By Greta Chiocchetti
It’s been at least a year and a half since most San Franciscans have gathered in person with our communities, and with news of a recent mask mandate and return to distancing protocol breaking in early August, it appeared as if it could be many more months until we would be together again.
Maybe that’s why this year’s National Night Out, an annual community-building campaign that took place in the Salesian Boys & Girls Club parking lot in the 600 block of the North Beach neighborhood in San Francisco, felt particularly jovial. The event, which was canceled last year due to the COVID-19 pandemic, aims to connect local police with the neighbors they protect and serve in a friendly setting.
“Not being able to get together last year was horrible,” said Julian Ng. He attended National Night Out for the first time since he was named captain of the San Francisco Police Department’s (SFPD) Central Station in early 2021. “But being able to come together as a community now, safely, especially with the news coming out about COVID again, that’s what it’s all about. I wish we could do this event all the time.”
On Tuesday, August 3, neighbors—both in plain clothes and dressed in blue—gathered over pizza, hamburgers, and hot dogs. In addition to performances by the world-renowned arts collective, The 7 Fingers, SFPD Officer Riley Bandy led the SFPD Jazz Project on saxophone. Attendees had the opportunity to view a SWAT team’s automobile and gear while officers mounted on horseback waved to passersby below. For many, it was the first block party following 18 months of isolation.
Along with SFPD, the San Francisco Fire Department, and other emergency responders, the central San Francisco community turned out in support. Continuing the years-long partnership between the Academy’s Campus Safety department and SFPD, the university took part in the festivities, loaning a 1956 Chevrolet Bel Air convertible from its classic car museum for viewing.
“Supporting National Night Out has been a point of pride for Academy of Art University and me personally,” said Academy President Dr. Elisa Stephens. “The opportunity for our Campus Safety team to support this powerful initiative truly embodies the mission of making communities safer, more caring places to live.”
Additionally, the Academy’s School of Game Development (GAM) provided young attendees (along with those who are young at heart) a sample of games designed and produced by its students, many of which are playable on the Spring Show 2021 website. Attendees could choose from a list of 20 or so games, including titles like “Super Duper Ship 2” by Nicholas Livingston and “Space Cat Pirates” by Cheukwing Chan.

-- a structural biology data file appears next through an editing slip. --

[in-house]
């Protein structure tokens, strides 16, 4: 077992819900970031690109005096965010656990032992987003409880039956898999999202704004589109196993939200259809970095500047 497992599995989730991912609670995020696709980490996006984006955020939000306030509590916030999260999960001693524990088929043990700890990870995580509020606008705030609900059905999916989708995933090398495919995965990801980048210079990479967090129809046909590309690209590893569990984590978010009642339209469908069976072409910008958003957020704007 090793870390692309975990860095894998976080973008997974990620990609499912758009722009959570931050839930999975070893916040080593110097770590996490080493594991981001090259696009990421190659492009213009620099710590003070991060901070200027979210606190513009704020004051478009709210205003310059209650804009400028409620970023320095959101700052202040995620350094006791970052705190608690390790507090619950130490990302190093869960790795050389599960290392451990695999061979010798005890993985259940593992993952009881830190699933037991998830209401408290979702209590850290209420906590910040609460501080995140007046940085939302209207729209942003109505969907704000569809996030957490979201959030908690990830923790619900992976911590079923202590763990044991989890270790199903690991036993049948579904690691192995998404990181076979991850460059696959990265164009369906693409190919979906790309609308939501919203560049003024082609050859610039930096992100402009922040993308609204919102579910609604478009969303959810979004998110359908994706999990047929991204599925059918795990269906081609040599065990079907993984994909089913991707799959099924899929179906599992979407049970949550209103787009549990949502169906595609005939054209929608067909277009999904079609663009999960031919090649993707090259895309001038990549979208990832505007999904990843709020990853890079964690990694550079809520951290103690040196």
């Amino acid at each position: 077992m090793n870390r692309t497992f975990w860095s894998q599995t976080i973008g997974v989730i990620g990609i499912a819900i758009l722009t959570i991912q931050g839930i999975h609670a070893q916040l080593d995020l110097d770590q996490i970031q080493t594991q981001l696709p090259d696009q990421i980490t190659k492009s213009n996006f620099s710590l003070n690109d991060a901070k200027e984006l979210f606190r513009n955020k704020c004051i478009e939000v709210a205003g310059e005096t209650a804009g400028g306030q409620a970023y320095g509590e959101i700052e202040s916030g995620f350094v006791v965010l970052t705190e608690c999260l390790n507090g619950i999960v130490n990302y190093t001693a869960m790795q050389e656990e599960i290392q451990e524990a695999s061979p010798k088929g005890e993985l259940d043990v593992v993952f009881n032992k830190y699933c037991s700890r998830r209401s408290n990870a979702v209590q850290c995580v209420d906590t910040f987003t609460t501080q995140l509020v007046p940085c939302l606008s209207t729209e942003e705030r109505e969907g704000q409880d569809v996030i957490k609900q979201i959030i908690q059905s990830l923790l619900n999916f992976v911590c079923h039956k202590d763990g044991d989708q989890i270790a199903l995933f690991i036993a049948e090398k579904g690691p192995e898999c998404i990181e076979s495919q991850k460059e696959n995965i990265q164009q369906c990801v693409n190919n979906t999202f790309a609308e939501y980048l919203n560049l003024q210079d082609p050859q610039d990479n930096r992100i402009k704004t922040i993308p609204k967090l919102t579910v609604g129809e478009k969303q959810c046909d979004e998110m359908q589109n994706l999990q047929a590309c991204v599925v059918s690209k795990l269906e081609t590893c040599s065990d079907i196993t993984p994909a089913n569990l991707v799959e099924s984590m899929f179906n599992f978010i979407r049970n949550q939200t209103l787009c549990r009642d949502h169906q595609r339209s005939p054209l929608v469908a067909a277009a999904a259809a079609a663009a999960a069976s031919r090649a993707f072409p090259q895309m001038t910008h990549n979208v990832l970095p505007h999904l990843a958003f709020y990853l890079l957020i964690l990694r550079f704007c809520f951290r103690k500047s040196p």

“Having the public test out students’ games is a great way to show what it is exactly that we do [in GAM],” said GAM Tech Coordinator Eric Soltysiak. “Apart from just designing the assets that go into these games, students are owning every step of the process, including collaborating with other departments like [the Schools of Music Production & Sound Design for Visual Media] and Industrial Design. They’re producing scores, storyboarding, developing the games—there are so many ways you could go.”
Apart from National Night Out being great exposure for the department, GAM Executive Director David Goodwine hopes sharing the impressive work from the Academy will help deconstruct the stereotype of the “starving artist.”
“If we can get the word out and reach young people, whether it’s at a younger age or a high school age, and show them that actually, this is a profitable career path, I think that’s key,” said Goodwine. “You can study game design and make a living—in fact, the industry is booming.”
National Night Out has been held on the first Tuesday of August annually since 1984. It was introduced to allow communities and police to meet each other under positive circumstances, rather than the potentially tense encounters they may have in the line of duty. According to the National Night Out website, the event promotes neighborhood camaraderie with the goal of “making neighborhoods safer, more caring places to live.”
“It’s much better for us to meet here than sometimes when we encounter each other in a law enforcement situation,” said Ng. “It’s great for us to get together and remind ourselves that we’re all just people, we’re all neighbors. That’s how we build relationships and strengthen our communities.”